"Knowing the situation I was in, I knew I wasn't going to get a $30 million contract," Johnson says. "I knew I was going to have to do some things to change. I knew I was going to have to make changes in my life."

Johnson may have changed his surroundings after the awful end in Chicago in 2007, when he spent 60 days in jail for a probation violation of a gun charge that capped a string of legal problems. But Razore has always been part of the décor.

Their friendship almost still seems to surprise Razore. He's white from the Seattle suburbs and grew up with two parents. Johnson is an African-American who went to different schools for ever year between kindergarten and sixth grade, according to The 2007 story said he had been in a one-parent home since he was eight and it wasn't until his father moved to Arizona that his family became structured.

"I think we've learned from each other," Razore says. "He hadn't been exposed to how I grew up and I didn't know anything about where he came from. And it's like we're brothers. I know that's how he treats my little brothers. He's the kind of guy you'll be driving somewhere and he'll be talking trash the whole way to you, but he's a serious guy."

This is the Tank Johnson that Razore knows and that's one they wanted the public to know.

"We had to change his image. We had to show what he really was. He's a good guy. Not a bad guy," Razore says. "He was trying to help a friend. He realized he had to start putting himself first. ... You don't see him out and about Cincinnati much."

Just last week before he signed Johnson and Razore were hanging out in Johnson's condo and it was around 11 p.m. when Johnson suddenly hopped off the couch and said he was going to get in a 45-minute workout downstairs.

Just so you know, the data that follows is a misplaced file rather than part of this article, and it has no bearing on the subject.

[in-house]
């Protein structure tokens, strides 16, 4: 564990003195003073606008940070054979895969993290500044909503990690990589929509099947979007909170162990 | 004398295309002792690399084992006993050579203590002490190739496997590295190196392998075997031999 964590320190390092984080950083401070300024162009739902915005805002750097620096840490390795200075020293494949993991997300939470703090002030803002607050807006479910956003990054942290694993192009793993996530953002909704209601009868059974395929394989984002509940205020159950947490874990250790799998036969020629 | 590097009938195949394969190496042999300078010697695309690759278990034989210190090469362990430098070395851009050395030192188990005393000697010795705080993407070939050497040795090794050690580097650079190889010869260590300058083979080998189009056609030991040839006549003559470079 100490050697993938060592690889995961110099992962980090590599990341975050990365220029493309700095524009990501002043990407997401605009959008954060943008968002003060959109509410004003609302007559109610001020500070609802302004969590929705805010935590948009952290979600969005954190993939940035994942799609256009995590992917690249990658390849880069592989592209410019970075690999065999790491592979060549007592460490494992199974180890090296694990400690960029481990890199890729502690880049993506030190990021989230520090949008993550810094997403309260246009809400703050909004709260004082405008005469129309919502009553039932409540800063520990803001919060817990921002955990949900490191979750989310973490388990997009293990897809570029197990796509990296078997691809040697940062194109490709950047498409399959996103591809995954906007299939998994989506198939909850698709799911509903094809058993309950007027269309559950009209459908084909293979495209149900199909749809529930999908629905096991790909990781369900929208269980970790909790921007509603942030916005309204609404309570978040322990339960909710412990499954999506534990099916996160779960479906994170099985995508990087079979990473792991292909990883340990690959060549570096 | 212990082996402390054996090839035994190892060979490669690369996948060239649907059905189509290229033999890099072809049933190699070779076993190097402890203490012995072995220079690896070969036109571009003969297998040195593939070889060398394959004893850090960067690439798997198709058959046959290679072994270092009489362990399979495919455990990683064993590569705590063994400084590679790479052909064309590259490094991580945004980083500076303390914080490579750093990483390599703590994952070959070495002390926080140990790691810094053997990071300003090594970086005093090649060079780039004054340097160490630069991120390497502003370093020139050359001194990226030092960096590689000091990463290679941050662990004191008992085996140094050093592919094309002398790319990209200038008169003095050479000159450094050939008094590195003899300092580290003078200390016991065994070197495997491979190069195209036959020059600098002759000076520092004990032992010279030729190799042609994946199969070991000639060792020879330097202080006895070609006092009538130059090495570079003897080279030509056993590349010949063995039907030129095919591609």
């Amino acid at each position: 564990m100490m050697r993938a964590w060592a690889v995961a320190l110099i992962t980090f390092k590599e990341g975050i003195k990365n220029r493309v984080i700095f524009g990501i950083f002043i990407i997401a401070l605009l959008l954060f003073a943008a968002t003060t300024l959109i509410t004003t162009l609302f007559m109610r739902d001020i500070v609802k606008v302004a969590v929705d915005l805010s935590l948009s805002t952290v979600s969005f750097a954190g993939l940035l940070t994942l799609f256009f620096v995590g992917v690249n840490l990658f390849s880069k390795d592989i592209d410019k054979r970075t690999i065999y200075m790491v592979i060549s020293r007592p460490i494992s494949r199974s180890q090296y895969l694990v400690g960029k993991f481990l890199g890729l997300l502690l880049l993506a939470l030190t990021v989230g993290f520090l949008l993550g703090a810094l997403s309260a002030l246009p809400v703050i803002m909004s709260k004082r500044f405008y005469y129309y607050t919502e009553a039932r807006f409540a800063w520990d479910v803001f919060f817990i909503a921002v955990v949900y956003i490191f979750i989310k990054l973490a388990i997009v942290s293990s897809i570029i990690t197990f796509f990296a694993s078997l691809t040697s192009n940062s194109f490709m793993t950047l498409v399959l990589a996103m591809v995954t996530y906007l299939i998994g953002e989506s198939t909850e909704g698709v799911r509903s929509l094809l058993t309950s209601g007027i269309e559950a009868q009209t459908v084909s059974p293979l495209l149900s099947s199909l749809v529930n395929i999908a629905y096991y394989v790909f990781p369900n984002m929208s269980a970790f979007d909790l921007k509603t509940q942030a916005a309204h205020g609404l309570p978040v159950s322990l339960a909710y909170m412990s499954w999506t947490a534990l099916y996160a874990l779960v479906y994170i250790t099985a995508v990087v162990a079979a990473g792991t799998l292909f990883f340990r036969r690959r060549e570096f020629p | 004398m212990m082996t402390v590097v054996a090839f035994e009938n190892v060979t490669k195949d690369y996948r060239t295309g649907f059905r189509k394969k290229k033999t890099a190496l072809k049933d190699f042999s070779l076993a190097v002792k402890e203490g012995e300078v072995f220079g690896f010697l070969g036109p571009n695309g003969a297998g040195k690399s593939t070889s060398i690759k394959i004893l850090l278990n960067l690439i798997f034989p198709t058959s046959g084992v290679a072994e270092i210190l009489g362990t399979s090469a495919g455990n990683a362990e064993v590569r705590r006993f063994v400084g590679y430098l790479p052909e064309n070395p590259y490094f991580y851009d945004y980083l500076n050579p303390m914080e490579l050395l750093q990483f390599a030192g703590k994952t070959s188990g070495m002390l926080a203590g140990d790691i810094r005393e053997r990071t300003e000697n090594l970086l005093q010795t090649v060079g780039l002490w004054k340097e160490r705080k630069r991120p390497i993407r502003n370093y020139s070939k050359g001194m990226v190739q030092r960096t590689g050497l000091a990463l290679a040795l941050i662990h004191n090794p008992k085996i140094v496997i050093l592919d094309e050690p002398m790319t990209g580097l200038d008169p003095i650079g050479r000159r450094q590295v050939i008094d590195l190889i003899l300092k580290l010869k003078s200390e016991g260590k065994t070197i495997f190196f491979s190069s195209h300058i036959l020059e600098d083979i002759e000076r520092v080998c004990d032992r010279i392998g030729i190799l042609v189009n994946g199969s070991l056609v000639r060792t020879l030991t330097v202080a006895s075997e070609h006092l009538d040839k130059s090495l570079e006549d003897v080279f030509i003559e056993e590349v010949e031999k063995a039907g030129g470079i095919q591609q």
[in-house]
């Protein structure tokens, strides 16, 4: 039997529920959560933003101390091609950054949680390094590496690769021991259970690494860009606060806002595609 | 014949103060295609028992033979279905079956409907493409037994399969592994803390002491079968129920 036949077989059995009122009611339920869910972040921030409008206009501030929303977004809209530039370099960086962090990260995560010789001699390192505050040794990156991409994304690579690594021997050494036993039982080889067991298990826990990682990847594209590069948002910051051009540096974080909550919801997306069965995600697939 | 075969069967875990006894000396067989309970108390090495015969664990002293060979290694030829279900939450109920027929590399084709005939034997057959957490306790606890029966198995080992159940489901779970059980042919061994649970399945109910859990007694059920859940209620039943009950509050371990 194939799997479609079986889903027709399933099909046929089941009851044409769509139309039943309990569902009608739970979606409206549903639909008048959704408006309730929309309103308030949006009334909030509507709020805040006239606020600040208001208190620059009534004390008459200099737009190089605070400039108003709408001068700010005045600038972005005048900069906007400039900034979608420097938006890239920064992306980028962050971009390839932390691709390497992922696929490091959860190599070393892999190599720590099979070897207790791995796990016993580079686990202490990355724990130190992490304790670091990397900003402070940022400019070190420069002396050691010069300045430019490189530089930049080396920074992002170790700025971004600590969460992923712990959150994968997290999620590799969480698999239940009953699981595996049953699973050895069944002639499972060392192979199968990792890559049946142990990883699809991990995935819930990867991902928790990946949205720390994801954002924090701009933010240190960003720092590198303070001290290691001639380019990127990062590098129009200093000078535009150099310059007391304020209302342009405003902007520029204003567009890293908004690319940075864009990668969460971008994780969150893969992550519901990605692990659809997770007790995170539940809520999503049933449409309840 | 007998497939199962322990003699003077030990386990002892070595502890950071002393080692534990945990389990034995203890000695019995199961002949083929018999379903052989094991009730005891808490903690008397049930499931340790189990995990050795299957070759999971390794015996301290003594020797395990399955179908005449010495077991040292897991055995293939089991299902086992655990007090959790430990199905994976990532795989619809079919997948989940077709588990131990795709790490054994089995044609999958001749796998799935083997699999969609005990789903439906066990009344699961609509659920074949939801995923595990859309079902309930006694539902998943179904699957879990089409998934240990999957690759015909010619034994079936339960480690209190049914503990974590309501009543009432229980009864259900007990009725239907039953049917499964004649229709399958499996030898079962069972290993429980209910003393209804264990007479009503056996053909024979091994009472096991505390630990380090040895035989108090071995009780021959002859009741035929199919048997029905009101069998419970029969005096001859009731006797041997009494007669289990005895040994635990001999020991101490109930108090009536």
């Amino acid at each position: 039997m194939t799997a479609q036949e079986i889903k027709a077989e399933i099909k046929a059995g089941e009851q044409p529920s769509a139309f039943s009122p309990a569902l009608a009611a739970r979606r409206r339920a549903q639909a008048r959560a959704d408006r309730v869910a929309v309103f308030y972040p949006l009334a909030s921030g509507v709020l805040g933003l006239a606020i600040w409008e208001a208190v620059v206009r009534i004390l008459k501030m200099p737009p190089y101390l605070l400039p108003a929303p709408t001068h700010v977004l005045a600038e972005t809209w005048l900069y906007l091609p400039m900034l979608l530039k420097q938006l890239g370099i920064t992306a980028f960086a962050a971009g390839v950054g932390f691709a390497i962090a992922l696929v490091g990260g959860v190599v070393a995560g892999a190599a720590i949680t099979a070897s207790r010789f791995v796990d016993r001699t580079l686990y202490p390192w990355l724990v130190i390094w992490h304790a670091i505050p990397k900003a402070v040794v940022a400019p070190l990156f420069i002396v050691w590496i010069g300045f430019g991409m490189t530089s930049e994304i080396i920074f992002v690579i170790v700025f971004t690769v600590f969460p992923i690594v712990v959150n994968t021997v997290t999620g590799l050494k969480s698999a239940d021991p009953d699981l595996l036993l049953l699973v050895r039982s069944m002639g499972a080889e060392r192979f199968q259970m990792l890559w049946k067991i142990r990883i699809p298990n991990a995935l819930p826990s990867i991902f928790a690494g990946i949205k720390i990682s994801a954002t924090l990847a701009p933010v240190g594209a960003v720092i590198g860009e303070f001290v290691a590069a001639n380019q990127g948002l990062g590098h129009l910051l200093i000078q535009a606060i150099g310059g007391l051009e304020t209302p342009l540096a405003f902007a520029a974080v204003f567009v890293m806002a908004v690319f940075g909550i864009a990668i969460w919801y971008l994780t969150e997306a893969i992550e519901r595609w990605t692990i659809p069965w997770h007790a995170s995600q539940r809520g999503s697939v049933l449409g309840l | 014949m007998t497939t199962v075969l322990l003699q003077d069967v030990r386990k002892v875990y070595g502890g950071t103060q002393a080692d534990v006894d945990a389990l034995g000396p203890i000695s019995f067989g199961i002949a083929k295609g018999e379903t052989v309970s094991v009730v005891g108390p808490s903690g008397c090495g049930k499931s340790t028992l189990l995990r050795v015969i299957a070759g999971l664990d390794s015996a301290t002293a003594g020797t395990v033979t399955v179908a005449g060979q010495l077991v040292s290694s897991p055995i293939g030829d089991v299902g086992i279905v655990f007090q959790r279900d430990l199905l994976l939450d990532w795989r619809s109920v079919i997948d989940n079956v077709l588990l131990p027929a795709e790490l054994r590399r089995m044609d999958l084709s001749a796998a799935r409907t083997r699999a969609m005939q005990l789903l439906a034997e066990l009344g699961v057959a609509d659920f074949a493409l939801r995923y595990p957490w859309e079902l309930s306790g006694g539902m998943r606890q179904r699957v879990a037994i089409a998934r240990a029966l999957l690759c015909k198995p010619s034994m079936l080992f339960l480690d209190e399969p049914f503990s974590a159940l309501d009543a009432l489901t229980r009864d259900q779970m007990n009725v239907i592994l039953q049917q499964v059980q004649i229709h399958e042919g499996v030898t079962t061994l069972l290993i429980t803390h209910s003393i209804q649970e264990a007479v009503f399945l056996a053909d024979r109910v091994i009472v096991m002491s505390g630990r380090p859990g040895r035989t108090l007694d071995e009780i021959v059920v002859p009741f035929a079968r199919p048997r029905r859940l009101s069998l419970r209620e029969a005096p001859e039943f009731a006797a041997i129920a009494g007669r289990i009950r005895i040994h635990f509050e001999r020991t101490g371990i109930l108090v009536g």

"Look at the teams he's been on," Razore says. "He's been to the playoffs a bunch and I don't think that's a coincidence. He's a winner and that's what he helps bring."

Johnson has been on a division winner at every stop. He's been to the Super Bowl once in a loss with the Bears, but he wants to win one. It's one of the reasons Razore says Johnson won't get soft with the security. Before this season's bout with the foot problems cost him two games, Johnson says he had never missed a game an NFL game because of injury. 

"I've never been motivated by money," Johnson says, pointing to his last season in Chicago. "I hurt my quad tendon in my left knee in April doing some drills and I was back playing Week 1 when we went to the Super Bowl."

Winning is why Johnson kept an eye on free agency for more than his own deal. On the day former Bucs wide receiver Antonio Bryant visited the Bengals, Johnson observed when asked how the Bengals can make a Super Bowl run, "If we can get a wide receiver that can draw people away from Chad (Ochocinco) and if we can build on the strong foundation we've got on defense. We proved last year you don't have to score 40 points a game to win."

This is the Tank Johnson that his best friend has always seen. He thinks you will see more of him.

"This," Razore says, "is just the start of the plan."

This article has been reproduced in a new format and may be missing content or contain faulty links. Please use the Contact Us link in our site footer to report an issue.